First, let's see if I can remember YESTERDAY! Seems like a long time ago!
Charlottesville Airport was blessedly tiny -- a great relief after Atlanta. I had the keys to the rental car before our luggage even showed up, and we were off to Monticello. The countryside is beautiful. Around Charlottesville along the highway were lots of deciduous trees. It must be really glorious in the fall.
Flying over Virginia
Our plane from Atlanta to Charlottesville
Joseph says to tell you this is our BOYota. He'll tell me why later.
On the way to Harrisonburg
We fell victims to a tourist trap on the way to Monticello -- Michie's Tavern, which was historic, and had a lot of other recreated buildings around it, but also several shops which we breezed through without spending any money, and a restaurant which was irresistible after our breakfast of trail mix and Vivannos. It was a fun, old tavern atmosphere, with a buffet of fried chicken, barbecued pork, green beans, coleslaw, mashed potatoes, and some kind of applesaucey stuff that we liked until we discovered that it also had TOMATOES in it!
Michie's Tavern, trying to lure us into the gift shop
(I finally learned how to make the picture bigger after forgetting everytime on all the pictures before this.)
We REALLY enjoyed Monticello. The grounds are very pretty, and it has a magnificent view all around it. We strolled through the vegetable gardens and orchards that they have planted all around, just as Jefferson did. It was nice to see old friends like green beans and tomato plants so far from home, and it was really pretty the way everything was arranged. They used tree limbs and branches for supports. The grape vines were loaded, and the flowers were fun to identify. It was really peaceful. I can see why Thomas Jefferson liked living there.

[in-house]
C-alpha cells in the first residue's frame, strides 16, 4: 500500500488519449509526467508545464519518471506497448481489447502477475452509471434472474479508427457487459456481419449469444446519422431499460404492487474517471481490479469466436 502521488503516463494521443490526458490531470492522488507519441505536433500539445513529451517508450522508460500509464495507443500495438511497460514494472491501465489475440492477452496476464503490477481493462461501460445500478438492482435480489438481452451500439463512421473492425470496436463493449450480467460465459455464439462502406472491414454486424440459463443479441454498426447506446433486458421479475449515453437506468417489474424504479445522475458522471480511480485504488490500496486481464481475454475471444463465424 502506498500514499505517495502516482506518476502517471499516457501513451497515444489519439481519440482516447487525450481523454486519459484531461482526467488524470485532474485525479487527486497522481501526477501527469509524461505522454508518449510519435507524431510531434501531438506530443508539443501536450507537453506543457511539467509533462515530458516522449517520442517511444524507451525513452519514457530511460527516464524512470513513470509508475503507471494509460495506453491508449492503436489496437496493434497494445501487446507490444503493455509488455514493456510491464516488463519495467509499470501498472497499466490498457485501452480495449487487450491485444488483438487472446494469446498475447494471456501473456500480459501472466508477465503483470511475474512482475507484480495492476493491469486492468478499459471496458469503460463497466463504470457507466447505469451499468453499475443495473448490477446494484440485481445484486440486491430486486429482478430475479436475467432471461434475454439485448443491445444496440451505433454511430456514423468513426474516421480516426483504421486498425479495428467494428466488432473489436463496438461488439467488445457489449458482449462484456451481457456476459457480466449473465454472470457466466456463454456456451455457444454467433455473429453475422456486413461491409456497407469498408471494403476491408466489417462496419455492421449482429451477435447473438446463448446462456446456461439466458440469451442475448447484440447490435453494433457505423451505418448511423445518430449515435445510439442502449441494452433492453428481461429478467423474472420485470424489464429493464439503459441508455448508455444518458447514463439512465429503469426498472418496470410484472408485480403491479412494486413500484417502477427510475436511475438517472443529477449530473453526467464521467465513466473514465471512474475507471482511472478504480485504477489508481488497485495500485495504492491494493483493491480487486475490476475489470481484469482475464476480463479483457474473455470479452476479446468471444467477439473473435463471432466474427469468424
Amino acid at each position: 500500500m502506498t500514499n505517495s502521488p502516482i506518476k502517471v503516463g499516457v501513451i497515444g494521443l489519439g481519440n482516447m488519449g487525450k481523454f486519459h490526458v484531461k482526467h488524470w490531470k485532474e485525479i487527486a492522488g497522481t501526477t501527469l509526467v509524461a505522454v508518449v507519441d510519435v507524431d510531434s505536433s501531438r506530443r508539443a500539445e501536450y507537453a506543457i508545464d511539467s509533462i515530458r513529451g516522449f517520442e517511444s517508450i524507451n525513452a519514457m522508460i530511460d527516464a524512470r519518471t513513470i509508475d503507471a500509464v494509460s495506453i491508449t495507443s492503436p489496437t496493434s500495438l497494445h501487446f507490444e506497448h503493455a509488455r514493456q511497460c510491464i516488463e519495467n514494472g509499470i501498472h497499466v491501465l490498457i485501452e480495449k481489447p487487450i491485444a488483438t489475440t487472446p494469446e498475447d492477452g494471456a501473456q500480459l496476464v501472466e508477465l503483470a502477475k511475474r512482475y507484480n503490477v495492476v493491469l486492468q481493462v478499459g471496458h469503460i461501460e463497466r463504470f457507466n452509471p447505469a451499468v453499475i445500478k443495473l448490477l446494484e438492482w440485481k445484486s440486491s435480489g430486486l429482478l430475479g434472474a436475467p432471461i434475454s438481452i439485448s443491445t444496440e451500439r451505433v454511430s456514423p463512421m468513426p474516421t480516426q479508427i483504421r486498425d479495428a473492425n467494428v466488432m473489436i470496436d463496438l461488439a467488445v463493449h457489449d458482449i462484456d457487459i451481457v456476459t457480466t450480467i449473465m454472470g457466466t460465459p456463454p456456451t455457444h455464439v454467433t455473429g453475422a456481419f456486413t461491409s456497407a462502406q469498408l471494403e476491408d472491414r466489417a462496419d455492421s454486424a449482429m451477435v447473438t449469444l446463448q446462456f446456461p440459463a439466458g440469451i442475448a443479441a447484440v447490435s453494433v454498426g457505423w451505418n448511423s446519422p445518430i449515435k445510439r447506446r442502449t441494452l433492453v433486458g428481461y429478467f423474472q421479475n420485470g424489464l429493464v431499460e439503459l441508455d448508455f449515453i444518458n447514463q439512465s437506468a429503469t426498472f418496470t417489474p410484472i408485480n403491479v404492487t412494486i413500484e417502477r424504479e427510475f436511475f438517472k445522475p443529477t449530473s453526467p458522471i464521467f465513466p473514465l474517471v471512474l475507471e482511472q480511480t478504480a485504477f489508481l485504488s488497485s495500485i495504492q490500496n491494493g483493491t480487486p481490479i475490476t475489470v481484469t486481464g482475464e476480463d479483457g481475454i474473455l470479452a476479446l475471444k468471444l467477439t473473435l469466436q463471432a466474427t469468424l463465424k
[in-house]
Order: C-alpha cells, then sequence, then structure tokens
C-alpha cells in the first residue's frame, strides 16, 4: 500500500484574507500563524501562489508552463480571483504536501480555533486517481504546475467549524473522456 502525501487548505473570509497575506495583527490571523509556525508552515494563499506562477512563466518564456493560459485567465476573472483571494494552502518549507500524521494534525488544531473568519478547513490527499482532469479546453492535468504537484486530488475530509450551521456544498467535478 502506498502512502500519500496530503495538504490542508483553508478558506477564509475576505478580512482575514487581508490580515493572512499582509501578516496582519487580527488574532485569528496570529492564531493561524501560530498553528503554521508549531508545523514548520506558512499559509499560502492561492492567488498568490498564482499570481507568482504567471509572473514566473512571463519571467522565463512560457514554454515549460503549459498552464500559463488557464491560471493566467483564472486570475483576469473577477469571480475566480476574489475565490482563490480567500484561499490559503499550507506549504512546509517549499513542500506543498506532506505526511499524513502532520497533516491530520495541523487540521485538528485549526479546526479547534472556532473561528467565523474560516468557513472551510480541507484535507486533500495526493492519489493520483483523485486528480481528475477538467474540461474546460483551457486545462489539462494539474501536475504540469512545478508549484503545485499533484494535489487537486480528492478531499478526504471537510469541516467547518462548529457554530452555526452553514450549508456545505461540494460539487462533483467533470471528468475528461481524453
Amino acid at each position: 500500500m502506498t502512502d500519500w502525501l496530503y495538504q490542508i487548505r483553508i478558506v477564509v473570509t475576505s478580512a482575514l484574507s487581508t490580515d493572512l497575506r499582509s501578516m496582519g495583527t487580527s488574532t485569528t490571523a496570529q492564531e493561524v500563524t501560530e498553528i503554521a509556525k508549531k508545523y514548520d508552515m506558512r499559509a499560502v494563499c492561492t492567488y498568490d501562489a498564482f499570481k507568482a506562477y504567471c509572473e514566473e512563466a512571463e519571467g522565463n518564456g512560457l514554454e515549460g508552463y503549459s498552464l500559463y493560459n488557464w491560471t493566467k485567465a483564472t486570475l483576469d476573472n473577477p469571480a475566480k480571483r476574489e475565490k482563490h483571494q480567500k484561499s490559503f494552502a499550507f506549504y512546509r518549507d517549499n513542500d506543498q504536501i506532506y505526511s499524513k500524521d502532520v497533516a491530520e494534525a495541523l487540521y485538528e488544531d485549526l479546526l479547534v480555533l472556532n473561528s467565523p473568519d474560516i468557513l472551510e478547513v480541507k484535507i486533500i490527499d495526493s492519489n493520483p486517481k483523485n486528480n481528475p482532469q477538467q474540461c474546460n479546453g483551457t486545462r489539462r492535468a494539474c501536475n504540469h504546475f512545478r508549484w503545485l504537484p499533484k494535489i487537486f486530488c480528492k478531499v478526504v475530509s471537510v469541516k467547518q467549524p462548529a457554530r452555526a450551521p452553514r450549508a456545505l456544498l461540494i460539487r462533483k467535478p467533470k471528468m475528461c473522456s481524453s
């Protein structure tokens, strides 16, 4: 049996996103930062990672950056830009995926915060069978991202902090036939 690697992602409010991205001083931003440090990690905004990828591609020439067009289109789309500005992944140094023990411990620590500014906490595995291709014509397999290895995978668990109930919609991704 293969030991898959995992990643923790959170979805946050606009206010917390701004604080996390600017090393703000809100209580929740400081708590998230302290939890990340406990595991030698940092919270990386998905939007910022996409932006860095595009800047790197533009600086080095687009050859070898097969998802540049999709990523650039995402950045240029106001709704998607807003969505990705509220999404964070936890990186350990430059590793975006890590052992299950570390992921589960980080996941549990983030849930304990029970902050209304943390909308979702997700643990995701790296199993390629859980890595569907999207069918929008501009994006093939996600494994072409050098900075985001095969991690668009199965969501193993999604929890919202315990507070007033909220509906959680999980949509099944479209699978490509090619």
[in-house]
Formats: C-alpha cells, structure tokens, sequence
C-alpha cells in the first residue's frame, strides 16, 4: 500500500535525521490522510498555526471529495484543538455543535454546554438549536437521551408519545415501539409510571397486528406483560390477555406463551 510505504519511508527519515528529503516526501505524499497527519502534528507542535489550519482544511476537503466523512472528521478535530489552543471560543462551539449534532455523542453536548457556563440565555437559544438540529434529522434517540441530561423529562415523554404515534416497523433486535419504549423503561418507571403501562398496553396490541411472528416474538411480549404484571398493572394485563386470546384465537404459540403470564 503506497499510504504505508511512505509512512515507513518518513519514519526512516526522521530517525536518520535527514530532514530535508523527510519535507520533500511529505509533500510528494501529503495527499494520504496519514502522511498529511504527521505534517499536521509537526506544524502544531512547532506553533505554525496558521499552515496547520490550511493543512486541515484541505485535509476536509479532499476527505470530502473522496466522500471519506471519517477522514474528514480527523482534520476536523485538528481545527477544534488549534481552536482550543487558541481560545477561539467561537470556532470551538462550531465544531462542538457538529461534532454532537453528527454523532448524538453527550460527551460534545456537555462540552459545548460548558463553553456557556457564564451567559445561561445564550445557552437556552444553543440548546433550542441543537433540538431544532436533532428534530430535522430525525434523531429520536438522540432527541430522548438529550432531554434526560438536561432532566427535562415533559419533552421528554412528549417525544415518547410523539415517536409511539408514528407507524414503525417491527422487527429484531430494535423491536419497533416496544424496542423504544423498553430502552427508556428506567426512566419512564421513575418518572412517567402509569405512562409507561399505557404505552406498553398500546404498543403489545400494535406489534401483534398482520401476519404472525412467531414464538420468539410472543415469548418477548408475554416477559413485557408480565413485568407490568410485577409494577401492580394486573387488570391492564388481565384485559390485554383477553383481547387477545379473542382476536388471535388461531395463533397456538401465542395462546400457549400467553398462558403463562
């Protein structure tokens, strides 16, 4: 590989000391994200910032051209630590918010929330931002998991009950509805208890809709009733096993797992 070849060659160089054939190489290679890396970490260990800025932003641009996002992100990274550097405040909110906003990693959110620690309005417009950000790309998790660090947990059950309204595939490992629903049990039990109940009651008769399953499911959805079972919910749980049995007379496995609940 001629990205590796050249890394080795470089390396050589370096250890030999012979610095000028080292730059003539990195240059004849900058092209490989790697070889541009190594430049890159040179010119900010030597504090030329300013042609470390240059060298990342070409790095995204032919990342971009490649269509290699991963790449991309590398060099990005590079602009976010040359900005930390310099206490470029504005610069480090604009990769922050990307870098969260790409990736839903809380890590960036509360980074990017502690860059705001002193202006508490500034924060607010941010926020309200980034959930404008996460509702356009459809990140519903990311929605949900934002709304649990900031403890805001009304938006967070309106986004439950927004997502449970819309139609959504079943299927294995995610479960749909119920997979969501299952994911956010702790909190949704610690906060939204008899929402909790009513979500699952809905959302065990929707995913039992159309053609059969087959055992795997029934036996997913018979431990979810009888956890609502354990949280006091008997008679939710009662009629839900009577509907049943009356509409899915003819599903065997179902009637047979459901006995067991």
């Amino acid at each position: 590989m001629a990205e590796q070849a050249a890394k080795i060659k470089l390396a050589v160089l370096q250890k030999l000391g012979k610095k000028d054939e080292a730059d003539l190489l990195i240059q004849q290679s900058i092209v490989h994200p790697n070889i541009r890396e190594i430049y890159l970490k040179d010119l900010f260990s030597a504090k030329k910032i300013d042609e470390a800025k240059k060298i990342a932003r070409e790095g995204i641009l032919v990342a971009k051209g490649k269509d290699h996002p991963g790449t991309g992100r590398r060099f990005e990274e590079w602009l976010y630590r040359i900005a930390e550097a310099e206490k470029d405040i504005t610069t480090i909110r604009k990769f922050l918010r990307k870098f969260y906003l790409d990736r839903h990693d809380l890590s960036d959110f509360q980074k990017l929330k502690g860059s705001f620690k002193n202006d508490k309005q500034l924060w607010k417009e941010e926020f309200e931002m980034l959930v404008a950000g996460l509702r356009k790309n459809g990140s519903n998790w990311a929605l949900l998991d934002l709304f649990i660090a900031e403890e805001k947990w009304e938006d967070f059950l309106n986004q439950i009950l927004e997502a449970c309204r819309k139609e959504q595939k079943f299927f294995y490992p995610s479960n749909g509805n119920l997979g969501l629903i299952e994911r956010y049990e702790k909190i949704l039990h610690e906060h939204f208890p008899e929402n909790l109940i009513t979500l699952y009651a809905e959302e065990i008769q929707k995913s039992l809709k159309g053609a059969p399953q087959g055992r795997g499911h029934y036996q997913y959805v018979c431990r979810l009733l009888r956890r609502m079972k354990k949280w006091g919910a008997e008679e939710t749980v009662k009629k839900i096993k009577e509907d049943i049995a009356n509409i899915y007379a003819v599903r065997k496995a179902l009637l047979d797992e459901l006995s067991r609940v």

A portion of Jefferson's gardens. They were so pretty!
The garden pavillion -- looks like a place to turn down a marriage
proposal in a Jane Austen movie.
Lots of grapes!
The tour of the house was really interesting. Our guide was entertaining and politically conservative enough to make us feel at home. After he took us through the main house, showing us some of Jefferson's innovative architecture and gizmos, we also went through the other rooms below the house -- the kitchen and cellars and smoke room (that still smelled a bit like smoked meat), and then we walked a trail back down to the visitor center, seeing Jefferson's grave along the way, and enjoying what felt a lot like a walk through Grandpa's woods -- birds singing and wind that sounded like water blowing through the trees.
A great place for a writer's retreat (if you don't need a kitchen, bathroom etc.)
Then we watched a video on Jefferson and Monticello, during which I kept finding my eyes closed, and we actually kinda enjoyed the gift shop. It had seeds and books about horticulture, since Jefferson was such an avid gardener, and a bunch of other stuff.
Joseph's happy foot at Monticello. It was hot, OK? (freedom!!!)
We decided to continue on to Ash Lawn Highlands -- the home of James Monroe, which was just up the road a couple miles. At first we weren't sure we had what it took to survive another house and grounds tour, but we ended up joining up with the last tour group of the day, and enjoyed the strange-humored tour guide and the information that he obviously enjoyed sharing with us all. There was a couple times, standing for so long after being awake for so long, that I thought I was starting to see the ground sway under me, but we survived, and were glad we had gone there.
The original and very bumpy walk up to Monroe's house
Then we had the 60+ mile trip to drive to Harrisonburg. I kept rolling the window up and down, trying to keep myself awake, and Joseph made some pretty weird looking faces as he struggled valiantly to stay awake along with me. We even resorted to some particularly obnoxious COUNTRY music to annoy ourselves enough to stay awake. (That should help you understand how tired we were.)
Of course, once we finally got into our room, we mysteriously revived, and stayed up too late looking through tourist pamphlets and writing stuff.